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The Cold Rush

In the beginning, Russia’s history ran on a North-South axis. Vikings from the North conquered the Slavs of the South, intermarrying until they were assimilated. The next great force to shape Russia came from the East — the Golden Horde that shattered the country and ruled it for 250 years, severing it from the West.

Freed of the Mongols, Russia regrouped around Moscow, and now the push was to the East. The period between Ivan the Terrible and Peter the Great was one of eastward expansion across Siberia to the Pacific.

From Peter the Great until today, Russia’s orientation has been westward. Only Western ideas, institutions and technologies could make Russia competitive. The two great attempts at conquering Russia also came from the West — Napoleon in 1812 and Hitler in 1941. But it was a Western idea, communism, that conquered it.

Now the East beckons Russia again — the Russian Far East and Asia. China, Japan, and South Korea are all good customers for Russian gas and oil. Russia is discussing leasing 200,000 hectares of farmland to perennially starving North Korea. (But what will they pay with — ginseng as they offered the Czechs in payment of a $10 million debt? If anything, that might help the Russian birth rate.) And Russia is, of course, worried that China is eyeing the vast underpopulated Far East. There has been talk of a Siberian-Alaskan “chunnel” that would move goods by rail faster and cheaper than by container ship. Not new, this idea has been around since Nicholas II signed off on it in 1906 and probably will not prove productive. Besides, the needle in the compass of Russian history has begun pointing north again.

Russia is being impelled northward for obvious reasons. The Kremlin refuses to diversify the economy or society via a more independent judiciary, free press and opposition parties. Gas and oil will continue to account for more than 60 percent of Russia’s exports. The Russian budget will continue to need oil around $120 a barrel to balance. And the deal between the rulers and the ruled will continue to be an exchange of prosperity for compliance. Therefore, Russia will continue to be driven to find more oil and gas.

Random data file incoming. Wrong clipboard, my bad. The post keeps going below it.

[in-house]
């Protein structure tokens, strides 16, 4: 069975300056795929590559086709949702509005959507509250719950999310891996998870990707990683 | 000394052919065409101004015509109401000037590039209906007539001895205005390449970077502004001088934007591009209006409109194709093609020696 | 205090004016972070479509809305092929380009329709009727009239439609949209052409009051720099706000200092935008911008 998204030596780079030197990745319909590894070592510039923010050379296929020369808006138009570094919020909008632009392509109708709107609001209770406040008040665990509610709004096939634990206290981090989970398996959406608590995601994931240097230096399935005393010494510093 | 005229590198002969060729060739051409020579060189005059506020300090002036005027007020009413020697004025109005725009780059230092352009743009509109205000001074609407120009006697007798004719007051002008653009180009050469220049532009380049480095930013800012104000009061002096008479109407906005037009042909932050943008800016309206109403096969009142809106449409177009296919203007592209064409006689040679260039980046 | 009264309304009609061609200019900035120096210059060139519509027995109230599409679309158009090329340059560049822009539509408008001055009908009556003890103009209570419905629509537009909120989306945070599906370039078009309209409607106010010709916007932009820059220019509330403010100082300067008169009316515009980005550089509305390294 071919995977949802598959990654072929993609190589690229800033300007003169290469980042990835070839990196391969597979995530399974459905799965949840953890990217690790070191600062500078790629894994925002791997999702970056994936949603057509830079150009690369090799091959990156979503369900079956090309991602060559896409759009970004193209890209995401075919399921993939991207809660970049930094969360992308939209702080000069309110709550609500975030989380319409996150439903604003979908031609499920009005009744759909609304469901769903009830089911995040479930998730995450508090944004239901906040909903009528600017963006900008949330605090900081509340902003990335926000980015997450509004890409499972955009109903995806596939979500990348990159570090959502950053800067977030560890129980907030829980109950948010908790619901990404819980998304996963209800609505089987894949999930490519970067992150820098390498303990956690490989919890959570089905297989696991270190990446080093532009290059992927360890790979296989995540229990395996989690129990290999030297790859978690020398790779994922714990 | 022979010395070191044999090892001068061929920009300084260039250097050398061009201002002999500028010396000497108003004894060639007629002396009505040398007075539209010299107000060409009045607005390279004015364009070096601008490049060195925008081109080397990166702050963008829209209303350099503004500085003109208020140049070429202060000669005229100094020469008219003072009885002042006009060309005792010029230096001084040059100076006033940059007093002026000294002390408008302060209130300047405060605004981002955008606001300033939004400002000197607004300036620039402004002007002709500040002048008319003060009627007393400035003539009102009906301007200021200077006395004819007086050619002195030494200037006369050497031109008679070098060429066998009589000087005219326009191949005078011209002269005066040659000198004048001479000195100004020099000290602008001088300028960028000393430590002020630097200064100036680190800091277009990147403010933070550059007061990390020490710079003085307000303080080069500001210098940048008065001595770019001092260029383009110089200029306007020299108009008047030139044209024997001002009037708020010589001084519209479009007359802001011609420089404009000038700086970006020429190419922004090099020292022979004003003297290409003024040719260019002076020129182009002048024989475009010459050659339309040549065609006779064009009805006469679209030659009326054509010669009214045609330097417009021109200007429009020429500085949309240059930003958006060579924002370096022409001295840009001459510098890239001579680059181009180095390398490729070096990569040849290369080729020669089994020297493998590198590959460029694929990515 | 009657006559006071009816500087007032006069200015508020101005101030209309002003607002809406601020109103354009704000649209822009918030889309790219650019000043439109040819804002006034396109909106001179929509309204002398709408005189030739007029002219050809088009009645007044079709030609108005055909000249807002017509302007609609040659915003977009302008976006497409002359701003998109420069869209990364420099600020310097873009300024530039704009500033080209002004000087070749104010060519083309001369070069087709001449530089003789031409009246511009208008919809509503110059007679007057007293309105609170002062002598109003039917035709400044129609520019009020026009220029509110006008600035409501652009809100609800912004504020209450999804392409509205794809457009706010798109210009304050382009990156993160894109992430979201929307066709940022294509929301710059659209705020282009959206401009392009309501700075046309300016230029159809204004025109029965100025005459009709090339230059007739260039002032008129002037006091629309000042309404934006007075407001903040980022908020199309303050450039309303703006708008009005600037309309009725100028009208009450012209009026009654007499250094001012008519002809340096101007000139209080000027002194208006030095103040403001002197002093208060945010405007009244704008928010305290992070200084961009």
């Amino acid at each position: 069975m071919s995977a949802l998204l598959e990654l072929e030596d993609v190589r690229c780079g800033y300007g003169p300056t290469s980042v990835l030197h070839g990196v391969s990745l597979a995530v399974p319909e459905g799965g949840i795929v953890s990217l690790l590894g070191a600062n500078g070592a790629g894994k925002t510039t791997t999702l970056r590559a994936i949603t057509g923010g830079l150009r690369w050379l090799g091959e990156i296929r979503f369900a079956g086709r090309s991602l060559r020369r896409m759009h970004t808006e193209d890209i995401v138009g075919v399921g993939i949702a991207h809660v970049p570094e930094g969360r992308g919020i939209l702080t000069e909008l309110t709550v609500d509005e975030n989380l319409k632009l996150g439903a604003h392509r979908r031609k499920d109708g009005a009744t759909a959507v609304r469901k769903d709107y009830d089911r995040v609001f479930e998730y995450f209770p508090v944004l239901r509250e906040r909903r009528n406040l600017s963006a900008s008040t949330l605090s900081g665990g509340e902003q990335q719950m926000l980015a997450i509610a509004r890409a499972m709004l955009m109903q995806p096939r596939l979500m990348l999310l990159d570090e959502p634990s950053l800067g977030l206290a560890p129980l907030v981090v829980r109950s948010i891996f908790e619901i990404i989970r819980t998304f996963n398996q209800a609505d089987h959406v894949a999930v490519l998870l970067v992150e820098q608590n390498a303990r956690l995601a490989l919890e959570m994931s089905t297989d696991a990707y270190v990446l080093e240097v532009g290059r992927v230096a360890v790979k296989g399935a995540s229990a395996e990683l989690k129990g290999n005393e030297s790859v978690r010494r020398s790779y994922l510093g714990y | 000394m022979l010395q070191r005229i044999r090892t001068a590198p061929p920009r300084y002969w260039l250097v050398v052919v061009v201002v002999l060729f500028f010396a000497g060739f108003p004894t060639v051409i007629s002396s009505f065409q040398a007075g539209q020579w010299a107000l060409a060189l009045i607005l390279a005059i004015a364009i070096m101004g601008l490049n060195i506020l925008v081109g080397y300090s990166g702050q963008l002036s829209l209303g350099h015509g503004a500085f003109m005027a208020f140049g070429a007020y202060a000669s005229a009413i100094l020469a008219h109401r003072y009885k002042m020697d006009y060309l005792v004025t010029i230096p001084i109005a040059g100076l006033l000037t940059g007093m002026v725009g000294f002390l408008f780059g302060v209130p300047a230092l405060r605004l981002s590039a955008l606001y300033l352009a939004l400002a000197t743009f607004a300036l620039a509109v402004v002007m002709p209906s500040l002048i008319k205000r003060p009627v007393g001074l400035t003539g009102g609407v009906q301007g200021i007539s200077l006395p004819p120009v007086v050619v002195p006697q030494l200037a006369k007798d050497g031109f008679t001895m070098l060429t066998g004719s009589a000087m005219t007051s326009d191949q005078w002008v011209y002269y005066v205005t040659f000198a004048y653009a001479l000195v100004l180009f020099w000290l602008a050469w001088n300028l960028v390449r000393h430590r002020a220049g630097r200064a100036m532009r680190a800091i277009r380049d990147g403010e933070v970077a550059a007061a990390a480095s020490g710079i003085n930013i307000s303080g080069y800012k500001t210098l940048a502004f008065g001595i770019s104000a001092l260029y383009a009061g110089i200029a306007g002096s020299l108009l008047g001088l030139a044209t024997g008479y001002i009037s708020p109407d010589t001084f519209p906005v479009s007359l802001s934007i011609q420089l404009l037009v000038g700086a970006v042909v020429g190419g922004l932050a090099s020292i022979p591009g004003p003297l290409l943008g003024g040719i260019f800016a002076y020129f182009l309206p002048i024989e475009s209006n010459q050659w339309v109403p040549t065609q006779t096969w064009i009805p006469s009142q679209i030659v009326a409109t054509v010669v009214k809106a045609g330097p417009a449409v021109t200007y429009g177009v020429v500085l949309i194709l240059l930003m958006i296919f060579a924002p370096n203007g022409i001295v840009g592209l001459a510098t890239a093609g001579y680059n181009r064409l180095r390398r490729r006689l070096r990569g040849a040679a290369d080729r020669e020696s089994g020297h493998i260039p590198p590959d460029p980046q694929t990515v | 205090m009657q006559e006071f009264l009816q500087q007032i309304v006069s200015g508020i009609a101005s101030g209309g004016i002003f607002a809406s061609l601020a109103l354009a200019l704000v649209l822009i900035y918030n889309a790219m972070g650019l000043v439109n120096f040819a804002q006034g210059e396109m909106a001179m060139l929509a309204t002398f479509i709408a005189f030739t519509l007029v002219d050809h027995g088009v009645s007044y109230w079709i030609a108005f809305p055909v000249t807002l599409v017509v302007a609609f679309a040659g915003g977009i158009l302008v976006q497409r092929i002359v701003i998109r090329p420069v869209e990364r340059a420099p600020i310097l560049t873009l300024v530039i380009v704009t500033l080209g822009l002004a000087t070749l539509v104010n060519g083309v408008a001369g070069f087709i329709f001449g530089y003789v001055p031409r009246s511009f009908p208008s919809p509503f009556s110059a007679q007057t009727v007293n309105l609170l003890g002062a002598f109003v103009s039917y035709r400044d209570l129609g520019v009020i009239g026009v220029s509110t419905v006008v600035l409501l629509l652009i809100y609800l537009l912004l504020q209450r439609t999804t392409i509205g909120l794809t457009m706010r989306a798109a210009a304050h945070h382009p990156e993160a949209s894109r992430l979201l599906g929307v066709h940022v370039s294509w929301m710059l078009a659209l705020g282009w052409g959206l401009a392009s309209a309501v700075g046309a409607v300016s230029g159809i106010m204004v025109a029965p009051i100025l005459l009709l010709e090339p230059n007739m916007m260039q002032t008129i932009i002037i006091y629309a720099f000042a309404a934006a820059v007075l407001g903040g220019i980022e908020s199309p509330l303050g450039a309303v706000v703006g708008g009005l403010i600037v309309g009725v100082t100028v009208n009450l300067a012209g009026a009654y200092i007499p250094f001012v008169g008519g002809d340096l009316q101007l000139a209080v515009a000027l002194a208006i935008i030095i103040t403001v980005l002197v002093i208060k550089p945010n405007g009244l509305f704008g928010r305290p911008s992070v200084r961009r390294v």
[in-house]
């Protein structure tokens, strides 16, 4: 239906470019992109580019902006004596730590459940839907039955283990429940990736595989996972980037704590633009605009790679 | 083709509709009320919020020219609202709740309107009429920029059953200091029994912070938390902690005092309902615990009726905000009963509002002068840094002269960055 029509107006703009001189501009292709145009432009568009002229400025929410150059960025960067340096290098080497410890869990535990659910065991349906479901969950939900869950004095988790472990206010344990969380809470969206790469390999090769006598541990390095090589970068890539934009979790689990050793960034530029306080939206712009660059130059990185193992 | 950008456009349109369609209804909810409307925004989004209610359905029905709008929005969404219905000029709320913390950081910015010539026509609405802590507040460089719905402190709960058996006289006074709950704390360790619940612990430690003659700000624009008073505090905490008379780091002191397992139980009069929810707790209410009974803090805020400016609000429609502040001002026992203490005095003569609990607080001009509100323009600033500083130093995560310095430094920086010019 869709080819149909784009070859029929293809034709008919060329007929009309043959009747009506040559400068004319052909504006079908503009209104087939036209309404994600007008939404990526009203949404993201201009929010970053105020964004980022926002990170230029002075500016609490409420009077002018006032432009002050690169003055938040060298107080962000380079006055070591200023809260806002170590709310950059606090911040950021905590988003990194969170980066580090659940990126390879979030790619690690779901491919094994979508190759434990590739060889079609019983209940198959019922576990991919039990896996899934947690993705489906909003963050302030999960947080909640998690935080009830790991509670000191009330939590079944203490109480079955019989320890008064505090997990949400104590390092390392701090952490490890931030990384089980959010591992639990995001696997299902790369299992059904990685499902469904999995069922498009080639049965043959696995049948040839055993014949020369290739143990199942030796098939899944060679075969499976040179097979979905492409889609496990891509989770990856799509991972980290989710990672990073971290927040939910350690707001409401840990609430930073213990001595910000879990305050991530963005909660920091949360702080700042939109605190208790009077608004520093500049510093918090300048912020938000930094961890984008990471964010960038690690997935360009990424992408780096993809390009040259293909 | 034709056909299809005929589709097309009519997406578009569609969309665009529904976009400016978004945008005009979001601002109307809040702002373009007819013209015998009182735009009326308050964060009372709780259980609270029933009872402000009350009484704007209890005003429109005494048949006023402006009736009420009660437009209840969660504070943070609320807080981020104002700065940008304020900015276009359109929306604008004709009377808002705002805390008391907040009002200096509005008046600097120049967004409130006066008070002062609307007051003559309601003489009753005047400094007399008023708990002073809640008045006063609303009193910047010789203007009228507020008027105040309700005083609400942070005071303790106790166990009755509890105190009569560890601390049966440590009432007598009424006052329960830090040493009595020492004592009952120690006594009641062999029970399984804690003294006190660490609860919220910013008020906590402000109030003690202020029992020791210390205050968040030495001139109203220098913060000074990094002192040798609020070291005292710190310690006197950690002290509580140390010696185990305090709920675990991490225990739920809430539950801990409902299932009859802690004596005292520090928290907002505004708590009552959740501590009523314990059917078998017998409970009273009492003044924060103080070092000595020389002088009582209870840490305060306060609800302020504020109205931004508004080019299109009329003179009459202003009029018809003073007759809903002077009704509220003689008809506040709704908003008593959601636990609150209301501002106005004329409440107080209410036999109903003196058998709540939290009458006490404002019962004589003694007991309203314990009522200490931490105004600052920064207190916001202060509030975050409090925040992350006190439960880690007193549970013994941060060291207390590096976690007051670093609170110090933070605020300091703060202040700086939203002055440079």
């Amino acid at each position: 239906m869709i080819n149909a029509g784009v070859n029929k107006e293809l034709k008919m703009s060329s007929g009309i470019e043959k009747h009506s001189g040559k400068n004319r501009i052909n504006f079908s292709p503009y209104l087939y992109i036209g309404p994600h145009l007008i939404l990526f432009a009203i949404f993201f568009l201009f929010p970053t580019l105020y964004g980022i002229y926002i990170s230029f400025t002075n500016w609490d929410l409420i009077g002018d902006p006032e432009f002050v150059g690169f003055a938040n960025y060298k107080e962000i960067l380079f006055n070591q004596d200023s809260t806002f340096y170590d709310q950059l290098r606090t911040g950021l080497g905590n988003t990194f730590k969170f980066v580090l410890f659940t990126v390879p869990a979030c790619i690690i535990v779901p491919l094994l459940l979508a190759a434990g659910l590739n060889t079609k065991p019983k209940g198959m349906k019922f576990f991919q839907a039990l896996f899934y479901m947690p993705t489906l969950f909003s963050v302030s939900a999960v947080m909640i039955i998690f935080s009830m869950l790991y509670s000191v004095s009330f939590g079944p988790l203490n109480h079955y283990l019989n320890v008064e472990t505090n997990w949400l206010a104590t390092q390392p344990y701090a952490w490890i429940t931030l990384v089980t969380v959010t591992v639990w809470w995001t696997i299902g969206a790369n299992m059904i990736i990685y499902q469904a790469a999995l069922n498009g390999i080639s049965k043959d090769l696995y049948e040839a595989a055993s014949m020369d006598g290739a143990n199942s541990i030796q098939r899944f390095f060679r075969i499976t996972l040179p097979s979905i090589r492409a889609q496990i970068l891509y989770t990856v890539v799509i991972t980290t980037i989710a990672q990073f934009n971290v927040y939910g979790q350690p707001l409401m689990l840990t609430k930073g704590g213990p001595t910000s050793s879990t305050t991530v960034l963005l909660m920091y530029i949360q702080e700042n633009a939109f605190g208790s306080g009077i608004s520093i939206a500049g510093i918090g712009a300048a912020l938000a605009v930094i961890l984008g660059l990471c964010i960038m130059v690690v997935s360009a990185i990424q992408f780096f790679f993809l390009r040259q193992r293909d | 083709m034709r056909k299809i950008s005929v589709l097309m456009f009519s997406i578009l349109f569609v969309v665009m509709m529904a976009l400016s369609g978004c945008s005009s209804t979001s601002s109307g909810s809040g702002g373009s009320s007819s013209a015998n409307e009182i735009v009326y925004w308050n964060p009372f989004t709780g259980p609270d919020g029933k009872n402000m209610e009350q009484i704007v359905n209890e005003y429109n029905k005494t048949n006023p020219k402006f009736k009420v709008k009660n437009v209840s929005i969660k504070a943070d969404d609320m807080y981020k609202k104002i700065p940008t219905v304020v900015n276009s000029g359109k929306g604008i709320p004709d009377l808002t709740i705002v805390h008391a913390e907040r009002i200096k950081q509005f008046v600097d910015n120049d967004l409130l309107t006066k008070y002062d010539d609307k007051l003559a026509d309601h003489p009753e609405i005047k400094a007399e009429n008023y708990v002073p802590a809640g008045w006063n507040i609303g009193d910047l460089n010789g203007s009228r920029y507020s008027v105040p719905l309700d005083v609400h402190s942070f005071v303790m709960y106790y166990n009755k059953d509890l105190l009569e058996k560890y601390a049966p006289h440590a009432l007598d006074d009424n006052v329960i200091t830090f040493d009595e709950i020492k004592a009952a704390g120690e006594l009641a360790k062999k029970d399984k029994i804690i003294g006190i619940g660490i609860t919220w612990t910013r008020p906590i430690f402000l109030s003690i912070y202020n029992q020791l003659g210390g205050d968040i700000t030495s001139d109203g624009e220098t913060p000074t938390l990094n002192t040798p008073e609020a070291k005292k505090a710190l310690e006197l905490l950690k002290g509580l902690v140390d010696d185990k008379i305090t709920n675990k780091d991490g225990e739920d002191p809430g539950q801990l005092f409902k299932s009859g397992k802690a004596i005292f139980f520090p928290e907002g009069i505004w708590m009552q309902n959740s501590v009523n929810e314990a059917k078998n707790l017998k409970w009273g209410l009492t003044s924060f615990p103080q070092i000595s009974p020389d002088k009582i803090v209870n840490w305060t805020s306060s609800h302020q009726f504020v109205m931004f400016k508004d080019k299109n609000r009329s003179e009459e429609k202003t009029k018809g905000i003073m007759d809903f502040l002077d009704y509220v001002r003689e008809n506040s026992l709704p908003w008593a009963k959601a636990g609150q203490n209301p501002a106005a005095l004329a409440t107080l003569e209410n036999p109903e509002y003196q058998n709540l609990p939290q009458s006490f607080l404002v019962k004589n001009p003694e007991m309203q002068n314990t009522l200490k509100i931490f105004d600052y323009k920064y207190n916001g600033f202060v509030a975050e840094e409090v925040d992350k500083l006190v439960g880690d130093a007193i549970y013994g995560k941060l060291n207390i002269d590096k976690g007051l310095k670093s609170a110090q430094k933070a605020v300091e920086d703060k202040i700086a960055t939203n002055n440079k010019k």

Since the Siberian fields are depleting, the imperative now is to explore the Arctic fields that could hold 90 billion barrels of oil. This is why Prime Minister Vladimir Putin has just signed a multibillion-dollar exploration deal with ExxonMobil. The other nations with a claim to the Arctic — the United States, Canada, Norway, Iceland, Denmark, Finland and Sweden — have balanced and diversified economies and so the treasures under the ice, though of course desirable, will not be a matter of life and death as they will for Russia.  

Preparations for future conflict have already been observed. The Russians have resumed strategic bomber flights. The United States has sent nuclear-powered attack subs to the region.

History usually moves too slowly, or too suddenly, for its direction to be spotted in advance. But this time seems to be different. Russia’s internal dynamics are propelling it along a definite course, one that could prove dangerous. The U.S. government has begun taking the situation more seriously, sending Secretary of State Hillary Clinton to a May meeting of the Arctic Council in Greenland, the first time anyone of Cabinet-level has attended. A comprehensive agreement is imperative for the Arctic nations to avoid any politically messy situation, thereby freeing them up to deal with the ecologically messy situations that are bound to occur.

Richard Lourie is author of “The Autobiography of Joseph Stalin” and “Sakharov: A Biography.”

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